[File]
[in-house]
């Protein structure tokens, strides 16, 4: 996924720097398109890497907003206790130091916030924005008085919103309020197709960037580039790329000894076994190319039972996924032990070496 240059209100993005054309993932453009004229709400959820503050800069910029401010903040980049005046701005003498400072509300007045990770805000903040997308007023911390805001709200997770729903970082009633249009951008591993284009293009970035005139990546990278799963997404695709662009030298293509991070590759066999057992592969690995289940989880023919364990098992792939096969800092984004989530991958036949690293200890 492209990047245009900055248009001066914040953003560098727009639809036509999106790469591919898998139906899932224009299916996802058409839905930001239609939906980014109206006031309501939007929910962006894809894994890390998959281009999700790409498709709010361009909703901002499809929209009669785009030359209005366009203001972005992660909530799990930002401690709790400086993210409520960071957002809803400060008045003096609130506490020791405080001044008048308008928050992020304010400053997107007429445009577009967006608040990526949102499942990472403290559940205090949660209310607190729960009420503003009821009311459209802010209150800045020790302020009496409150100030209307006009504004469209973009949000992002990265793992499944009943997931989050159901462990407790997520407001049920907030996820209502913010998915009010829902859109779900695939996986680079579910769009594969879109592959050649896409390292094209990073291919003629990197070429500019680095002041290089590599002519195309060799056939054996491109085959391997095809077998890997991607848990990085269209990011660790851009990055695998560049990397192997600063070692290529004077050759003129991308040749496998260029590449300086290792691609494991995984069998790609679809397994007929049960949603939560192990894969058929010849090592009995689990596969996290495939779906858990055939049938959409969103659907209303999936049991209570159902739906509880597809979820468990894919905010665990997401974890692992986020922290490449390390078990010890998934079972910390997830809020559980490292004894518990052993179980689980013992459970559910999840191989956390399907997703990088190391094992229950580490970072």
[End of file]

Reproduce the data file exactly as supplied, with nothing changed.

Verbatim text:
[in-house]
């Protein structure tokens, strides 16, 4: 996924720097398109890497907003206790130091916030924005008085919103309020197709960037580039790329000894076994190319039972996924032990070496 240059209100993005054309993932453009004229709400959820503050800069910029401010903040980049005046701005003498400072509300007045990770805000903040997308007023911390805001709200997770729903970082009633249009951008591993284009293009970035005139990546990278799963997404695709662009030298293509991070590759066999057992592969690995289940989880023919364990098992792939096969800092984004989530991958036949690293200890 492209990047245009900055248009001066914040953003560098727009639809036509999106790469591919898998139906899932224009299916996802058409839905930001239609939906980014109206006031309501939007929910962006894809894994890390998959281009999700790409498709709010361009909703901002499809929209009669785009030359209005366009203001972005992660909530799990930002401690709790400086993210409520960071957002809803400060008045003096609130506490020791405080001044008048308008928050992020304010400053997107007429445009577009967006608040990526949102499942990472403290559940205090949660209310607190729960009420503003009821009311459209802010209150800045020790302020009496409150100030209307006009504004469209973009949000992002990265793992499944009943997931989050159901462990407790997520407001049920907030996820209502913010998915009010829902859109779900695939996986680079579910769009594969879109592959050649896409390292094209990073291919003629990197070429500019680095002041290089590599002519195309060799056939054996491109085959391997095809077998890997991607848990990085269209990011660790851009990055695998560049990397192997600063070692290529004077050759003129991308040749496998260029590449300086290792691609494991995984069998790609679809397994007929049960949603939560192990894969058929010849090592009995689990596969996290495939779906858990055939049938959409969103659907209303999936049991209570159902739906509880597809979820468990894919905010665990997401974890692992986020922290490449390390078990010890998934079972910390997830809020559980490292004894518990052993179980689980013992459970559910999840191989956390399907997703990088190391094992229950580490970072």